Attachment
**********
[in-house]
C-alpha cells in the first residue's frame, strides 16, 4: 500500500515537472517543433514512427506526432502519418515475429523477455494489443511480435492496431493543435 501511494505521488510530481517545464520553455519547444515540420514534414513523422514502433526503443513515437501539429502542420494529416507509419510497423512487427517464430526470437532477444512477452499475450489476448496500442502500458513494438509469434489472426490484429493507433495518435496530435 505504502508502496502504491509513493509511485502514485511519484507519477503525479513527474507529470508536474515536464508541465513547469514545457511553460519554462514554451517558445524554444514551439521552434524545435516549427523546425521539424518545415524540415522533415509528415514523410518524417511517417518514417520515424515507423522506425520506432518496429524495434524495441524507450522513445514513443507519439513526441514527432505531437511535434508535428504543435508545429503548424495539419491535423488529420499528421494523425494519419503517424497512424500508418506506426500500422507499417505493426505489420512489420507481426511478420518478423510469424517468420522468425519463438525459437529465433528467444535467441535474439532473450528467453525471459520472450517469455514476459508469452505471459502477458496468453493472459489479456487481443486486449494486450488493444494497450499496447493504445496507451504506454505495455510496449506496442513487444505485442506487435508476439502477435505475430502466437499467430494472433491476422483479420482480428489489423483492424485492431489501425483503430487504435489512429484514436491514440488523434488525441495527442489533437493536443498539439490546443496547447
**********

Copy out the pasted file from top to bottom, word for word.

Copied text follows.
[in-house]
C-alpha cells in the first residue's frame, strides 16, 4: 500500500515537472517543433514512427506526432502519418515475429523477455494489443511480435492496431493543435 501511494505521488510530481517545464520553455519547444515540420514534414513523422514502433526503443513515437501539429502542420494529416507509419510497423512487427517464430526470437532477444512477452499475450489476448496500442502500458513494438509469434489472426490484429493507433495518435496530435 505504502508502496502504491509513493509511485502514485511519484507519477503525479513527474507529470508536474515536464508541465513547469514545457511553460519554462514554451517558445524554444514551439521552434524545435516549427523546425521539424518545415524540415522533415509528415514523410518524417511517417518514417520515424515507423522506425520506432518496429524495434524495441524507450522513445514513443507519439513526441514527432505531437511535434508535428504543435508545429503548424495539419491535423488529420499528421494523425494519419503517424497512424500508418506506426500500422507499417505493426505489420512489420507481426511478420518478423510469424517468420522468425519463438525459437529465433528467444535467441535474439532473450528467453525471459520472450517469455514476459508469452505471459502477458496468453493472459489479456487481443486486449494486450488493444494497450499496447493504445496507451504506454505495455510496449506496442513487444505485442506487435508476439502477435505475430502466437499467430494472433491476422483479420482480428489489423483492424485492431489501425483503430487504435489512429484514436491514440488523434488525441495527442489533437493536443498539439490546443496547447